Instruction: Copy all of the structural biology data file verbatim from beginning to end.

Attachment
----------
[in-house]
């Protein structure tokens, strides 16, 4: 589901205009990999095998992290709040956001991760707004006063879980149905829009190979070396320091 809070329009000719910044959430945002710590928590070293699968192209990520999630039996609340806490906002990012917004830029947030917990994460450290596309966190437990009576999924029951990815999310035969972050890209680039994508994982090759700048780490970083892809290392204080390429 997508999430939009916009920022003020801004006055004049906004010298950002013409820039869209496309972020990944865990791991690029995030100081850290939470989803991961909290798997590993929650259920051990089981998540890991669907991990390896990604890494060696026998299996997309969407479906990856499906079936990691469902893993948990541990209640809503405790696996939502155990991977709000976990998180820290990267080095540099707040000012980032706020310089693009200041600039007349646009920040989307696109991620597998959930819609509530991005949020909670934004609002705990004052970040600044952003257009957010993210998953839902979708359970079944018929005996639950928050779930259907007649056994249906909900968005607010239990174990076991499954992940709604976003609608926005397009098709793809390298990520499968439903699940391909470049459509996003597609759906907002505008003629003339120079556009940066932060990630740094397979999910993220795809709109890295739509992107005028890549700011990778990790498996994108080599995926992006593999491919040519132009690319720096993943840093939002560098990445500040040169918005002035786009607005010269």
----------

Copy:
[in-house]
């Protein structure tokens, strides 16, 4: 589901205009990999095998992290709040956001991760707004006063879980149905829009190979070396320091 809070329009000719910044959430945002710590928590070293699968192209990520999630039996609340806490906002990012917004830029947030917990994460450290596309966190437990009576999924029951990815999310035969972050890209680039994508994982090759700048780490970083892809290392204080390429 997508999430939009916009920022003020801004006055004049906004010298950002013409820039869209496309972020990944865990791991690029995030100081850290939470989803991961909290798997590993929650259920051990089981998540890991669907991990390896990604890494060696026998299996997309969407479906990856499906079936990691469902893993948990541990209640809503405790696996939502155990991977709000976990998180820290990267080095540099707040000012980032706020310089693009200041600039007349646009920040989307696109991620597998959930819609509530991005949020909670934004609002705990004052970040600044952003257009957010993210998953839902979708359970079944018929005996639950928050779930259907007649056994249906909900968005607010239990174990076991499954992940709604976003609608926005397009098709793809390298990520499968439903699940391909470049459509996003597609759906907002505008003629003339120079556009940066932060990630740094397979999910993220795809709109890295739509992107005028890549700011990778990790498996994108080599995926992006593999491919040519132009690319720096993943840093939002560098990445500040040169918005002035786009607005010269």